Is Surveillance a freedom of expression issue?


As the controversy over the revelations regarding the NSA surveillance programs continues, with feverish speculation over the current whereabouts and eventual destination of whistle-blower Edward Snowden, two international human rights experts have published an important declaration regarding the principles of international human rights law which underpin the various aspects of this case, relating to the interplay between national security, privacy, the free flow of information and protection from reprisals for disclosing material deemed confidential by the state.

Frank LaRue, the Special Rapporteur for Freedom of Expression at the United Nations, and Catalina Botero, the Special Rapporteur for Freedom of Expression of the Inter-American Commission on Human Rights issued their Joint Declaration on surveillance programs and their impact on freedom of expression because “the information available on the scope of these programs highlights the risks their implementation poses to the right to privacy and freedom of expression, as well as the need to amend the corresponding legislation and establish improved mechanisms for transparency and public debate on these practices”.

Many of the legal points they refer to are reflected in PEN International’s Declaration on Digital Freedom approved in 2012 at the PEN International Congress in Gyeongju, Korea. PEN International – a global writers’ organization – promotes literature and freedom of expression and is governed by the PEN Charter and the principles it embodies—unhampered transmission of thought within each nation and between all nations. PEN recognizes the promise of digital media as a means of fulfilling the fundamental right of free expression. At the same time, poets, playwrights, essayists, novelists, writers, bloggers, and journalists are suffering violations of their right to freedom of expression for using digital media. Citizens in many countries have faced severe restrictions in their access to and use of digital media, while governments have exploited digital technologies to suppress freedom of expression and to surveil individuals. The private sector and in particular technology companies have at times facilitated government censorship and surveillance.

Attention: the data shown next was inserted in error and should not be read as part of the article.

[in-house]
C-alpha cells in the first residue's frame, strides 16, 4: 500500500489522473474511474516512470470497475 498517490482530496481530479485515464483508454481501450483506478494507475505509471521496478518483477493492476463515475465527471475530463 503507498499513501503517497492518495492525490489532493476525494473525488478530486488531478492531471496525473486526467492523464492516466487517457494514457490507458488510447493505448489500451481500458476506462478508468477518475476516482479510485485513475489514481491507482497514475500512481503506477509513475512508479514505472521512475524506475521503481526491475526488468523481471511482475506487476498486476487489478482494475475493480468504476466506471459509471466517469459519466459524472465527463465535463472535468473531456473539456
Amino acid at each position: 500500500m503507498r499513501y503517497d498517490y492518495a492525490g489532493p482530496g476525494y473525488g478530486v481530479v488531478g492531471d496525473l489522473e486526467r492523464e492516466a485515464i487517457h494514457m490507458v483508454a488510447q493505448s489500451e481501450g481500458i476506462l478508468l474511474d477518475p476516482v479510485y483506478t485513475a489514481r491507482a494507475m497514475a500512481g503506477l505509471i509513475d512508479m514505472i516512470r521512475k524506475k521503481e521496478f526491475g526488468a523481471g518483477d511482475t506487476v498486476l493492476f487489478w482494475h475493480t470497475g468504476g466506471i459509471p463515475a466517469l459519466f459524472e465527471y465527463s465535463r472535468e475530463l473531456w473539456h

Governments around the world engaging in internet surveillance – and we know that the USA is not alone in doing so ( a recent survey by the University of Toronto found evidence of FinFisher’s surveillance software in a total of 25 countries) – would do well to look at both declarations and remind themselves of their international obligations. And individuals across the world should take action to hold their governments accountable. We are witnessing a decline in investigative journalism and more and more frequently it is whistleblowers who are providing us with information about where our governments are falling short. As Frank la Rue and Catalina Botero said:

“[A] person with a connection to the state who, having a legal obligation to keep certain information confidential, only discloses to the public information that she reasonably believe to prove the commission of human rights violations (“whistleblowers”) shall not be subjected to legal, administrative or disciplinary sanctions as long as that person has acted in good faith, pursuant to international standards on the subject.”
The internet so far has served to connect people across national borders – an important part of PEN’s charter. Governments unchecked are likely to do all they can to raise virtual borders by stealth or other means. We should all be vigilant.

Ann Harrison
Program Director
Writers in Prison Committee